Just some thoughts

At the Forward Poetry Prize readings this week, chair of judges Jeremy Paxman observed that poetry was mostly "irrelevant" to most peoples' lives. He also remarked that that, having ploughed through hundreds of collections as part of the judging process, the writing of poetry, at least, was in "good fettle" but the problem was the "reading" of the stuff.

I think he was making a fair point. As a graduate of a Creative Writing MA, I am one of thousands of aspiring writers who are processed through such courses, with dreams and ambitions, and some skills. While of course, there is much to learn from these courses (not least a sharpening of critical faculties) arguably one of their most important effects is to produce a fresh audience of what might be called 'deep readers'. People willing to give their time and attention. People willing to work at a poem with their selves, to give it time to breathe. In this sense, poetry has become a self-sufficient ecosystem, feeding itself (just), and long may it flourish for it is precious and vital.

J. Paxman (who incidentally was wearing distractingly bright red socks) is right though in economic terms - most poets are lucky to sell a few hundred books, receive some reviews in journals, mostly read by other poets, and Creative Writing professors, and then perhaps begin work on their next book.
Most poetry, it seems, is purchased by friends and families of the author, and other aspirant poets. So much poetry is only enjoyed by other poets. This is a loss as engaged, aware interesting people are missing out. Poetry makes life richer and sweeter, more musical. I know lots of friends, who are English graduates, who are afraid of poetry. They tell me they do not understand it. I don't really understand why they are put off. I tell them there is not a right answer; it is like art. Your own interpretation is valid in its own right. Just let the sounds of the words wash over you like song, that is enough. Or read deeper, thinking about every word and the white space around them. What the title really says. How the poem opens or closes itself. All these ways are valid and vital to reading too. It's not a religion or anything. You just have to give it your time and attention, like much that is worthwhile.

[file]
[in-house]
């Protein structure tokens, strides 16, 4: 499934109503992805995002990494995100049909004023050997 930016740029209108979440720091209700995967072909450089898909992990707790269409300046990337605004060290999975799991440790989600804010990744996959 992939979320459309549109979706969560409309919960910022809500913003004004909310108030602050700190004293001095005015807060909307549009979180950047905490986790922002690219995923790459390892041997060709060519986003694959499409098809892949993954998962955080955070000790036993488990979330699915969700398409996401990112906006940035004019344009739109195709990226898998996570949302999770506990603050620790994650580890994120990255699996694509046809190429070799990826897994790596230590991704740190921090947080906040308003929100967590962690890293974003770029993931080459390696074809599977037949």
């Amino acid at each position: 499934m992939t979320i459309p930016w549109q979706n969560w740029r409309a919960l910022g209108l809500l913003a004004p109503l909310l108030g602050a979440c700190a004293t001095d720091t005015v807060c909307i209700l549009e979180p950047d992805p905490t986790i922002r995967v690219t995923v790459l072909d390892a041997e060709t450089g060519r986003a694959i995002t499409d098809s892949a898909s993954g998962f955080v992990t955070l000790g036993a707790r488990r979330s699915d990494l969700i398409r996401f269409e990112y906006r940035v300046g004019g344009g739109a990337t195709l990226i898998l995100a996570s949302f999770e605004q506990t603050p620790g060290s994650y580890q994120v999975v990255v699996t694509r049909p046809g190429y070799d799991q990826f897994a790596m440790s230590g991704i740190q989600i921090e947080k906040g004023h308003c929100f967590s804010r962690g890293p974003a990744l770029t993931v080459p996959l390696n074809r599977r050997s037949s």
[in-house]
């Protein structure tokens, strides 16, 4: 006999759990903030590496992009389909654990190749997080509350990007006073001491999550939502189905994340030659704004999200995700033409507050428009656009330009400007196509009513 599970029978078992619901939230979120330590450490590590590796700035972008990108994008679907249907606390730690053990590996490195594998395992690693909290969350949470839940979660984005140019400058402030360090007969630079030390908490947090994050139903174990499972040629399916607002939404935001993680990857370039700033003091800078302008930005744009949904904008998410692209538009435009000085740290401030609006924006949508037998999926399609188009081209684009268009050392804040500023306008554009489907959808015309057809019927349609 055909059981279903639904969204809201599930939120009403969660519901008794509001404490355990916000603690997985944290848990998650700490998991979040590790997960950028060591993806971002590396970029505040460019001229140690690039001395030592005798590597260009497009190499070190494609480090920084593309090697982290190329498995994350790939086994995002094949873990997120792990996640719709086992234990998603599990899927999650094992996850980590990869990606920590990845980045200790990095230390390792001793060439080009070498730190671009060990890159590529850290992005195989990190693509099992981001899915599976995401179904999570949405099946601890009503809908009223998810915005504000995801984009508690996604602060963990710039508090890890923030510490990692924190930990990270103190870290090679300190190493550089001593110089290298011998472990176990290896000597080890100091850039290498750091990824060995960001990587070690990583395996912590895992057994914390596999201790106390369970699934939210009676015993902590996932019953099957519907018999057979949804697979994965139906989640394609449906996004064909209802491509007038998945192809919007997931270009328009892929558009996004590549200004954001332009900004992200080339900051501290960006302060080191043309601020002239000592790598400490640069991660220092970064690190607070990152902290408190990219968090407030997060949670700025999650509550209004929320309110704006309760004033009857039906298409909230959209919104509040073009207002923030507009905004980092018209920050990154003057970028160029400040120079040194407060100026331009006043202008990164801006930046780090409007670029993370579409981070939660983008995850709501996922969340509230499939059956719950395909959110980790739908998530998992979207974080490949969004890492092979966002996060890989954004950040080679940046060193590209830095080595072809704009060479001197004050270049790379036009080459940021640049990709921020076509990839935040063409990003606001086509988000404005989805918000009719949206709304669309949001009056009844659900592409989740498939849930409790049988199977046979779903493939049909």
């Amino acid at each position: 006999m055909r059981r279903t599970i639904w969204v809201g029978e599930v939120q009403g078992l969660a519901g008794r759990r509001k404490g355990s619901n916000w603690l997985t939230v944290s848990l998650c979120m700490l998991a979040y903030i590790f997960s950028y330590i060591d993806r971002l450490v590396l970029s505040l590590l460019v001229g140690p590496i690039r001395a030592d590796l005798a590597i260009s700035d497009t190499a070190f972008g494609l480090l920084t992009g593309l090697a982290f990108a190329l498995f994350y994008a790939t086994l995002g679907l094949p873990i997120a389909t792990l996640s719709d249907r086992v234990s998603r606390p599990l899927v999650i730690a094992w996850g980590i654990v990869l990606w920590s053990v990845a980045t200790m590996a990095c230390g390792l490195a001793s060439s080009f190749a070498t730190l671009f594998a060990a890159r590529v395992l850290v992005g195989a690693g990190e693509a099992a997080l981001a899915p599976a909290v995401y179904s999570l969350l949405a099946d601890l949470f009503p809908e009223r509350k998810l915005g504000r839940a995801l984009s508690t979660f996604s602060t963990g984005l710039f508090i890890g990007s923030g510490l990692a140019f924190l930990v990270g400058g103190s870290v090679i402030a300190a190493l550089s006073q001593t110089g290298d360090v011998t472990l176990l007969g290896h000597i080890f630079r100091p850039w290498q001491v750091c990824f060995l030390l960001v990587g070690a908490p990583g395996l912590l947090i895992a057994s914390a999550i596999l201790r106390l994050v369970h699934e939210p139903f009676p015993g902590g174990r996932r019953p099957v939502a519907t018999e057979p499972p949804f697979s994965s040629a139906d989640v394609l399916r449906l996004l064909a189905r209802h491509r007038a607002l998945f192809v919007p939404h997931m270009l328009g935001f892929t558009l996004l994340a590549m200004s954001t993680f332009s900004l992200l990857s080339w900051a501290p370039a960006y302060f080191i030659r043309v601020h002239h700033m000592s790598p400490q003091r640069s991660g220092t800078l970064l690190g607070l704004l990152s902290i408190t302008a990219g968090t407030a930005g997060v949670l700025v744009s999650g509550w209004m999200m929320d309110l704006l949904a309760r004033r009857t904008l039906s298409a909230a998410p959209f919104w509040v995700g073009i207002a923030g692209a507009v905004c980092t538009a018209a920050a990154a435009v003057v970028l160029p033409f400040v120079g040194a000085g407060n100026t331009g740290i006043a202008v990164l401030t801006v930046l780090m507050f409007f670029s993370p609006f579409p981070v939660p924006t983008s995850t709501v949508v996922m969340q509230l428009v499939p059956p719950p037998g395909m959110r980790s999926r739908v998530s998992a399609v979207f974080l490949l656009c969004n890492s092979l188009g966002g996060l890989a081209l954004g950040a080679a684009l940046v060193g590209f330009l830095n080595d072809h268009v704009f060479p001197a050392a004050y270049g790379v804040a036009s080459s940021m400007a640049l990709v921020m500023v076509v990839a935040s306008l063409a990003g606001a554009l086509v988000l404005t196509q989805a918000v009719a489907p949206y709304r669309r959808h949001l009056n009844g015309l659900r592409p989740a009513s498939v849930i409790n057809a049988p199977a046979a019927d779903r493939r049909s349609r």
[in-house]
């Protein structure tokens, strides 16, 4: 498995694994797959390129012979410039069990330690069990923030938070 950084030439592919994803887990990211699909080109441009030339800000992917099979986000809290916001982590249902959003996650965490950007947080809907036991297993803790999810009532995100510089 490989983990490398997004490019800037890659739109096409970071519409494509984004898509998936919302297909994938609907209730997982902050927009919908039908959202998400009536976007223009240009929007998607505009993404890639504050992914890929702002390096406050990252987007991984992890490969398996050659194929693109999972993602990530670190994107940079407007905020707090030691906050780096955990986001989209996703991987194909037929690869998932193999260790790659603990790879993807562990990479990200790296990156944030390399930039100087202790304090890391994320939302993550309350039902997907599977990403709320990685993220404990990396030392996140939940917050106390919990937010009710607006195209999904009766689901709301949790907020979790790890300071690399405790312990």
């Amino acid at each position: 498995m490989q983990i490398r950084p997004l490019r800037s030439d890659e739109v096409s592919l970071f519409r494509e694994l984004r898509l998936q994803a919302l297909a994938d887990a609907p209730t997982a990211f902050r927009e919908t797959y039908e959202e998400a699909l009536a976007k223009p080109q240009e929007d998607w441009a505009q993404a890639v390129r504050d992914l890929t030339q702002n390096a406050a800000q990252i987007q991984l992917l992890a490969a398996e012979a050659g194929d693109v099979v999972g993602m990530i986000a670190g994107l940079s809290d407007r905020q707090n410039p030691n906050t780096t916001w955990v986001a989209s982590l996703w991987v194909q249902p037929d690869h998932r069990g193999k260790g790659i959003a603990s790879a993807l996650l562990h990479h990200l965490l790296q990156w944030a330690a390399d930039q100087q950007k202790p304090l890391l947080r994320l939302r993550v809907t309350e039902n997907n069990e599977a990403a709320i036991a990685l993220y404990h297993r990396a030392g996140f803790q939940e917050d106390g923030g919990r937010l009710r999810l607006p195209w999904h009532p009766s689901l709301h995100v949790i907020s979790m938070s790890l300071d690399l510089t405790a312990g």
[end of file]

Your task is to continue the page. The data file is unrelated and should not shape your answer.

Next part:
Will Self said recently the "extension of the human mind into the virtual inscape is already underway; people no longer depend on their own, personal and canonical memory to analyse and validate new information - they have outsourced such mental operations to algorithms..."
This is true. Our brains are changing...if I need to know the answer to something I go online without thinking. Perhaps I already knew the definition of a word, or a geographical location, but I google for the absolute to check before I check myself. I don't need to learn a poem by heart, because it is there at my fingertips.
We exist with less uncertainty. Our brains are in some senses becoming a meta-brain, and we must be aware of these semantic and synaptical shifts.  And ourselves as agents in a market, every click a footprint.

I know every generation harks on about technological advances and the death of culture. But such dependence on what Self calls "a monetised intellectual prosthesis" demands awareness and even restraint before we alight on the search bar for 'truth' in a fraction of seconds.

Anyway if you've got this far, it's worth reading this -



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